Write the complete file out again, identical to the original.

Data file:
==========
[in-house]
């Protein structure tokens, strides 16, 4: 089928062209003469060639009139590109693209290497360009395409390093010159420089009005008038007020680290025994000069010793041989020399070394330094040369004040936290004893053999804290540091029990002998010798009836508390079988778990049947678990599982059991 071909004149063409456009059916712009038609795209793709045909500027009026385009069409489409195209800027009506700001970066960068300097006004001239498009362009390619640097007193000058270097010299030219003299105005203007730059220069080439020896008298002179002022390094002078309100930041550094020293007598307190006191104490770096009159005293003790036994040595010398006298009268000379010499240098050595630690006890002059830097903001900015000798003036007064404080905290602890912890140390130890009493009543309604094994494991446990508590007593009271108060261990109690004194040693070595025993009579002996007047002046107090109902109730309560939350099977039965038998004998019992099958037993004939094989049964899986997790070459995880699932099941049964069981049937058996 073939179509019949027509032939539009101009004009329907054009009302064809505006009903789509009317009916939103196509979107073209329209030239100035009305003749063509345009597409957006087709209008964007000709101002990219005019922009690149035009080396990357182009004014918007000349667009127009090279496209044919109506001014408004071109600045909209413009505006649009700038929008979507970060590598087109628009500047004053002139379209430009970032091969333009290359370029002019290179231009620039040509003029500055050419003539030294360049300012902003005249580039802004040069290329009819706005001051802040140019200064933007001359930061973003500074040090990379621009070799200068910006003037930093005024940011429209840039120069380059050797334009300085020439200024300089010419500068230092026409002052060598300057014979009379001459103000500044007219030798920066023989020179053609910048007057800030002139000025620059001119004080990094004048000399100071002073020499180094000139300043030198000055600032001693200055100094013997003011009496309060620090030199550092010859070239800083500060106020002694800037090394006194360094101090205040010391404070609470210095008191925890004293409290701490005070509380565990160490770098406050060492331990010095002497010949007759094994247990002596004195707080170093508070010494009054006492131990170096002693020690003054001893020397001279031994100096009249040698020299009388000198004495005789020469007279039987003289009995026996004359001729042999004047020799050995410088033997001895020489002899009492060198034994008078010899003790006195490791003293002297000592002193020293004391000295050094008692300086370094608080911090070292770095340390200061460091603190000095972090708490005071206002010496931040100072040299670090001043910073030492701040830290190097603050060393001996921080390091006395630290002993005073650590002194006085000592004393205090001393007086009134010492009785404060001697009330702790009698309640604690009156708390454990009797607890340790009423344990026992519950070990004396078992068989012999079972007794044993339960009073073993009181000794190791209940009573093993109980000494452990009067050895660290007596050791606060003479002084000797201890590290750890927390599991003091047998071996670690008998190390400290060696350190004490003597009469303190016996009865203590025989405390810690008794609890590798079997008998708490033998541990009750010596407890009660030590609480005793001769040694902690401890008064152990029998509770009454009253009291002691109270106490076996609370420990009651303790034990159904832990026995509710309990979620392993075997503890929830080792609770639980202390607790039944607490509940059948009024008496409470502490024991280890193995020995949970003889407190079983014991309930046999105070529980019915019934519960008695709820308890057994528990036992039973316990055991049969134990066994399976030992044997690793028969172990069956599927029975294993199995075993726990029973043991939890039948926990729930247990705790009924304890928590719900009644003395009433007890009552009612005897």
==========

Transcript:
[in-house]
């Protein structure tokens, strides 16, 4: 089928062209003469060639009139590109693209290497360009395409390093010159420089009005008038007020680290025994000069010793041989020399070394330094040369004040936290004893053999804290540091029990002998010798009836508390079988778990049947678990599982059991 071909004149063409456009059916712009038609795209793709045909500027009026385009069409489409195209800027009506700001970066960068300097006004001239498009362009390619640097007193000058270097010299030219003299105005203007730059220069080439020896008298002179002022390094002078309100930041550094020293007598307190006191104490770096009159005293003790036994040595010398006298009268000379010499240098050595630690006890002059830097903001900015000798003036007064404080905290602890912890140390130890009493009543309604094994494991446990508590007593009271108060261990109690004194040693070595025993009579002996007047002046107090109902109730309560939350099977039965038998004998019992099958037993004939094989049964899986997790070459995880699932099941049964069981049937058996 073939179509019949027509032939539009101009004009329907054009009302064809505006009903789509009317009916939103196509979107073209329209030239100035009305003749063509345009597409957006087709209008964007000709101002990219005019922009690149035009080396990357182009004014918007000349667009127009090279496209044919109506001014408004071109600045909209413009505006649009700038929008979507970060590598087109628009500047004053002139379209430009970032091969333009290359370029002019290179231009620039040509003029500055050419003539030294360049300012902003005249580039802004040069290329009819706005001051802040140019200064933007001359930061973003500074040090990379621009070799200068910006003037930093005024940011429209840039120069380059050797334009300085020439200024300089010419500068230092026409002052060598300057014979009379001459103000500044007219030798920066023989020179053609910048007057800030002139000025620059001119004080990094004048000399100071002073020499180094000139300043030198000055600032001693200055100094013997003011009496309060620090030199550092010859070239800083500060106020002694800037090394006194360094101090205040010391404070609470210095008191925890004293409290701490005070509380565990160490770098406050060492331990010095002497010949007759094994247990002596004195707080170093508070010494009054006492131990170096002693020690003054001893020397001279031994100096009249040698020299009388000198004495005789020469007279039987003289009995026996004359001729042999004047020799050995410088033997001895020489002899009492060198034994008078010899003790006195490791003293002297000592002193020293004391000295050094008692300086370094608080911090070292770095340390200061460091603190000095972090708490005071206002010496931040100072040299670090001043910073030492701040830290190097603050060393001996921080390091006395630290002993005073650590002194006085000592004393205090001393007086009134010492009785404060001697009330702790009698309640604690009156708390454990009797607890340790009423344990026992519950070990004396078992068989012999079972007794044993339960009073073993009181000794190791209940009573093993109980000494452990009067050895660290007596050791606060003479002084000797201890590290750890927390599991003091047998071996670690008998190390400290060696350190004490003597009469303190016996009865203590025989405390810690008794609890590798079997008998708490033998541990009750010596407890009660030590609480005793001769040694902690401890008064152990029998509770009454009253009291002691109270106490076996609370420990009651303790034990159904832990026995509710309990979620392993075997503890929830080792609770639980202390607790039944607490509940059948009024008496409470502490024991280890193995020995949970003889407190079983014991309930046999105070529980019915019934519960008695709820308890057994528990036992039973316990055991049969134990066994399976030992044997690793028969172990069956599927029975294993199995075993726990029973043991939890039948926990729930247990705790009924304890928590719900009644003395009433007890009552009612005897």